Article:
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Upskilling Is the Path Forward for Emerging CPAs


Oct 14, 2020
Emerging CPAs will make themselves more valuable by upskilling, which in turn creates more company value.
According to PwC’s 23rd Annual Global CEO Survey, 74% of CEOs are concerned about the availability of key skills in the workplace.1 PwC defines upskilling as giving “employees opportunities to gain the knowledge, tools, and ability they need to use advanced and ever-changing technologies in the workplace.”2 Mark A. Cohen, founder and CEO of Legal Mosaic, provides a unique perspective on upskilling based on macro and micro levels. From a big-picture perspective, upskilling depicts “a tectonic shift in the workplace caused by technology,” while the small-picture perspective describes upskilling as “the process of individuals learning new skills.”3 An example of a macro-level upskill would be the adoption of fully automated processes or artificial intelligence; whereas a micro-level upskill would be learning a new accounting software system.

Upskilling

Upskilling Commitments

Upskilling is gaining importance within major public accounting firms. PwC committed $3 billion toward upskilling its workforce over a four-year period by sending employees back to the classroom to improve their digital proficiency and to help clients with their productivity initiatives. PwC also developed a digital fitness app that assesses an individual’s familiarity with digital technology. Upon completion of this assessment, the app suggests resources for learning and improvement of digital skills.4

Deloitte has also invested in an upskilling initiative. The firm recently committed $2 billion to upskill and reskill its employees. Deloitte’s training program focused on upskilling employees in advanced technologies had 1,000 team members graduate the program in 2019. Deloitte estimates that this number will increase by an additional 3,000 employees by the end of 2020.5

KPMG recently invested $450 million on a training facility in Orlando, Fla., aimed at helping its employees and clients stay relevant within the ever-changing workforce. With CPAs at the forefront of these upskilling initiatives, clients will be looking to CPAs to help advise their own upskilling initiatives in the near future.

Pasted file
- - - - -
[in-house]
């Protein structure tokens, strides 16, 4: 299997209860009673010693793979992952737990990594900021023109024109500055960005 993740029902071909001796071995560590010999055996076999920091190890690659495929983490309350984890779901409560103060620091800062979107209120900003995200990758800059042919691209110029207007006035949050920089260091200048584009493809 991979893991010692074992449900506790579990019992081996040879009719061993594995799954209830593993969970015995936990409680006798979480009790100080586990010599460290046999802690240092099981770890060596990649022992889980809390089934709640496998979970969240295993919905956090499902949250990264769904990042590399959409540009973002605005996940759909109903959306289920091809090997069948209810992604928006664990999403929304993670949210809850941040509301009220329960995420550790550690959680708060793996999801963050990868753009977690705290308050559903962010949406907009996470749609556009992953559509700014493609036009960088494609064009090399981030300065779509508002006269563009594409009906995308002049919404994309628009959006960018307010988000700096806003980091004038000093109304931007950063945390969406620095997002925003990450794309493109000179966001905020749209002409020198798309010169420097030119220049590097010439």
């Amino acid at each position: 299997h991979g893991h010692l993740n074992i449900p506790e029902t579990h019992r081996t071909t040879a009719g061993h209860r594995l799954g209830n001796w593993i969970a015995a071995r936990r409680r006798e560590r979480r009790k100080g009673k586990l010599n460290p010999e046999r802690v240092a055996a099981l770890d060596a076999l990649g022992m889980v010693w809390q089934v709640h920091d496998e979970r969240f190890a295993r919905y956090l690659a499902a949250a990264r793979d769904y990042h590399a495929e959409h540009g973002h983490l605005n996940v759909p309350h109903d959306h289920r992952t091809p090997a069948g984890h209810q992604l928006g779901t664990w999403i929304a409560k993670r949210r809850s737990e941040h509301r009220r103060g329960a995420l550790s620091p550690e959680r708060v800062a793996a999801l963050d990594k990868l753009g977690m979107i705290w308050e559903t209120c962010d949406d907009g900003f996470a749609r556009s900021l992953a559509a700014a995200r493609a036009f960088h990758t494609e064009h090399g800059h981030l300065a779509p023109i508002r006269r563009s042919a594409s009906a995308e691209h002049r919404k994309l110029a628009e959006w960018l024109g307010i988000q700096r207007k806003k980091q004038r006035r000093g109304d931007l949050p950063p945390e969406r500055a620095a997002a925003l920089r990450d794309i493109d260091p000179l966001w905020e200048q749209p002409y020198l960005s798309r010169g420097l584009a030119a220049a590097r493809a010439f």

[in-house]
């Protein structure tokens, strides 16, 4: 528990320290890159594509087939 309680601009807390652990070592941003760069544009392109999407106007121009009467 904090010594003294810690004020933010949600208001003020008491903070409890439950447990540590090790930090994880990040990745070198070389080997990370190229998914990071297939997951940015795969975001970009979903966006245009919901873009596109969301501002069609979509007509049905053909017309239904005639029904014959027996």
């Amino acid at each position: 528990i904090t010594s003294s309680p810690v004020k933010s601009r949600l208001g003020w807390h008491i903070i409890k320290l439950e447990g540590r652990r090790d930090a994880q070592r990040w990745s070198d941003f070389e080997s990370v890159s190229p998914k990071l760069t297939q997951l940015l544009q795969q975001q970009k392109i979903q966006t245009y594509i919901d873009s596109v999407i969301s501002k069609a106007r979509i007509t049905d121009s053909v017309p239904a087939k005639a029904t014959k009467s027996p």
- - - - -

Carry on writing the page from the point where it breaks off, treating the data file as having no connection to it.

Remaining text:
Essential Skills for Upskilling CPAs

It is imperative for emerging CPAs to be agile in the digital work environment. Emerging CPAs must be open to change and adaptable to technological advancements. In particular, CPA upskilling should focus on acquiring and strengthening the following digital skills:
  • Advanced Microsoft Excel skills–Emerging CPAs can differentiate themselves from other interns and new hires by strengthening their Excel skills. The daily functions of accountants go beyond elementary functions such as the sum formula. Advanced Excel skills include using filters, VLOOKUPs, IF statements, conditional formatting, and creating pivot tables. CPAs should also invest time in learning keyboard shortcuts in Excel to reduce the amount of time it takes to prepare files.
  • Automation–Emerging CPAs should have a basic understanding of how automation is changing the profession through artificial intelligence (AI) and robotic process automation (RPA). CPAs can expand their understanding of AI and RPA to know the functionality, the value-added benefits to the firm and its clients, and how to minimize the potential risks associated with these automation processes. With these skills and knowledge base, CPAs will be better equipped to identify which company processes could and should be automated, thus helping the firm become more efficient with less time needed to complete routine tasks.